A pithy summary of the (bond) world
Bond-market blogger John Jansen is more skilled at offering pithy commentary than I am. His comments on the market one day last week capture the core of today’s global economy – at least today’s international financial system. Jansen:
It was an active overseas session.
Asian buyers of 2 year notes.
End user and swap desk buying of 10year notes.
Banks and hot money selling 5 years.
Asian buyers of 5years.
Central banks buying across the curve.
Middle Eastern bill buyers.
Central bank buying across the curve. That is a pretty good title for much of my recent work — though I tend to get hung up explaining why not all those purchases register in the US data in real time.
A lot of recent central bank purchases have actually been showing up in the US data, or at least in the Federal Reserve Bank of New York’s custodial accounts. Those accounts have been growing at a $40b a month pace in 2008,or an annual pace of close to $500 billion. That is real money in my book. And with central bank reserve growth running at close to $100b a month on average in 2007 — and likely a comparable pace in 2008 — the FRBNY custodial accounts probably aren’t picking up all central bank purchases.
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contributors to your blog appear to occupy quite a broad spectrum from those who foresee a deflationary outcome to the currrent imbalances – to those who believe in the helicopter/confetti dollar scenario.
talk is cheap. but actual investors have to put their money where their mouth is – so what are they saying ? is there some ‘decoupling’ between this bond market and the goldbugs ( zincbugs, tinbugs, barleybugs, cottonbugs, cornbugs, coffeebugs, silverbugs, copperbugs, leadbugs, oatbugs, and wheatbugs ) who have spoken so loudly since this year opened ?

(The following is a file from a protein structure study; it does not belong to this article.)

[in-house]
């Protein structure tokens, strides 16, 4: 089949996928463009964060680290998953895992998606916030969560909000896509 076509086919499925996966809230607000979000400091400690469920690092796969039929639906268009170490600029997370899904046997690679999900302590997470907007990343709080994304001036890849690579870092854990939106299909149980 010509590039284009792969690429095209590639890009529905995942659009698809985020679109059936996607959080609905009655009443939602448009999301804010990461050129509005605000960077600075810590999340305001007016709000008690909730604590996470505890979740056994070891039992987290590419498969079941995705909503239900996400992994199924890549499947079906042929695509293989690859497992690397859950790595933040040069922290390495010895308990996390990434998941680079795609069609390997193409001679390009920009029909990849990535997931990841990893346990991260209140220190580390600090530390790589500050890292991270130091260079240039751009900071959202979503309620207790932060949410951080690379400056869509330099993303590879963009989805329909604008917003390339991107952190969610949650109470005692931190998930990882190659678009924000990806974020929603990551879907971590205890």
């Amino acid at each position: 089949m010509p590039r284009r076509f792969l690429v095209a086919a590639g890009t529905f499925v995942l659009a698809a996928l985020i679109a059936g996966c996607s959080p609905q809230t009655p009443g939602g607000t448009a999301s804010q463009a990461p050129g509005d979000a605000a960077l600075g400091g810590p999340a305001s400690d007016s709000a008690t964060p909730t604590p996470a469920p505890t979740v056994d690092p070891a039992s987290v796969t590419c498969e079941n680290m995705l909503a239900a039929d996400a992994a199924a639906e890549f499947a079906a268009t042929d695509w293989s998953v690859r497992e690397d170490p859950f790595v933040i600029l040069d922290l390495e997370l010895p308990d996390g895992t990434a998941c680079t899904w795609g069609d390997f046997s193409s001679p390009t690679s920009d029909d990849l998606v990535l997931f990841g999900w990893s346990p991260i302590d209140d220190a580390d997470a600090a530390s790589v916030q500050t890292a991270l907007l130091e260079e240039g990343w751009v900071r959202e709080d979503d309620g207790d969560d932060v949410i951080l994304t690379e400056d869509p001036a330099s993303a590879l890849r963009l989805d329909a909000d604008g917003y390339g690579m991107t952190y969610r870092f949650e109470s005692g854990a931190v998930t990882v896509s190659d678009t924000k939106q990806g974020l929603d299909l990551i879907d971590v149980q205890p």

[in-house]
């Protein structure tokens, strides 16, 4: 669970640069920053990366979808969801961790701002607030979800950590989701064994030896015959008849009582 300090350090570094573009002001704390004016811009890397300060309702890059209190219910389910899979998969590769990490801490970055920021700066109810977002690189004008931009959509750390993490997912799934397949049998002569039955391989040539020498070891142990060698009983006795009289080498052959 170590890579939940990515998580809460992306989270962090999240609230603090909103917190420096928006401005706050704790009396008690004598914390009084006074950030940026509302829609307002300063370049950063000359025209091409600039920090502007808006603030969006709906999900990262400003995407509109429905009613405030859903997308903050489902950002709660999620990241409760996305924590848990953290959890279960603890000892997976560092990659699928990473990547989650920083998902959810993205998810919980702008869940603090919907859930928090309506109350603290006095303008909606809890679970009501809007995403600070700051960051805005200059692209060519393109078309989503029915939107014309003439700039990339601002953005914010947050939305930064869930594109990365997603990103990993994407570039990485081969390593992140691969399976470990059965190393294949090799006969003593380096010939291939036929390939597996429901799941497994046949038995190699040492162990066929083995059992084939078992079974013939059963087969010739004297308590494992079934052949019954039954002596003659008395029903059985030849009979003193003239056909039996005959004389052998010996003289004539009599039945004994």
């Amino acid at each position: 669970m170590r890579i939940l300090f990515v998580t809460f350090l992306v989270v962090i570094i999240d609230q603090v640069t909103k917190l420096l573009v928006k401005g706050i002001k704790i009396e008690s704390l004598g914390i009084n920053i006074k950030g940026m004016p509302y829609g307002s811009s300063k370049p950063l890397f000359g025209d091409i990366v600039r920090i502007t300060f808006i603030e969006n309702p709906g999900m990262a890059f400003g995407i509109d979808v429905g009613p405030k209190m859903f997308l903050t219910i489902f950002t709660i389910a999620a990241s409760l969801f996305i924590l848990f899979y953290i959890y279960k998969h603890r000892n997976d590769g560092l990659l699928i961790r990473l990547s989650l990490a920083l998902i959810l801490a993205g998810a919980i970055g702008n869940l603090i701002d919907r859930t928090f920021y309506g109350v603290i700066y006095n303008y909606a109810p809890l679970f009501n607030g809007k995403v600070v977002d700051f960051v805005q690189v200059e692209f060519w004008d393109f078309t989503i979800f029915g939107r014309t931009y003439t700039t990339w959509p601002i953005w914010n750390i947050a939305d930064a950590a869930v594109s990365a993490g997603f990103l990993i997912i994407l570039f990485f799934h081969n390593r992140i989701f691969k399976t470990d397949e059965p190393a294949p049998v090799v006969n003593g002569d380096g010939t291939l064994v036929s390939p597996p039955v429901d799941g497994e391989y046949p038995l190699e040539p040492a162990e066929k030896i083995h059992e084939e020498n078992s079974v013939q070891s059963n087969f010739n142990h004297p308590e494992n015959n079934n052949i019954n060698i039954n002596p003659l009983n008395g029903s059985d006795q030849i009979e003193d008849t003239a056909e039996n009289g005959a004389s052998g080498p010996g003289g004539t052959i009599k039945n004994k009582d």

Could you flush out a little more of the significance of these purchases? Do these central bank purchases mean the development of more asset bubbles in the US and globally? Is that your concern? Or does this mean that the central banks are trying to prevent a really big problem from developing in the US and feel a need to supply a large amounts of capital to prevent a major recession/depression from developing and the magnitude of these purchases are symbolic of the severity of the looming problem? Also why do the central banks feel a need to conceal their purchases? Is there some sort of agency issue where if they said what they were doing, traders might try to countermand their stragedy? Why no transparency from these governmental officials?
I feel like I am missing the forest from the trees?
they could mean more bubbles, but right now they are more a force trying to slow the deflation of a set of credit bubbles that themselves emerged in part from the surge in central bank demand. above all, though, they are a reflection of currency policies that keep many currencies weaker than they otherwise would be. that in my view means less demand for uS exports, more US demand for the world’s imports, a bigger trade deficit, more us external debt and a slightly different composition of US output than otherwise would have been the case. For several years, demand for uS bonds (including agencies and private MBS) really helped spur the housing sector; now central bank purchases are in effect financing the US as it works out the difficulties associated with an over-inflated housing sector.
some central banks do worry about the market knowing too much about their activities — like some private fund managers worry that others are taking advantage of their trades. some central banks do try to conceal their portfolio — or at least use private fund managers which has the effect of concealing their portfolio. but most of the gaps simply reflect the difficulties collecting data on financial flows in an increasingly global economy. most central banks don’t care if they buy from a bank in New York or a BAnk in London.
The biggest factor pumping up demand around the globe is the Fed’s excessive money creation and irresponsible monetary easing, which requires foreign central banks to follow suit to keep their own currencies in relative alignment with the dollar. Of course, some increased demand is genuine, but that demand is being met by increased supply. It is only the artificial demand created by inflation that is pushing up prices. There is only one type of inflation, which is an expansion of the supply of money and credit. Prices do not inflate; they merely rise and fall.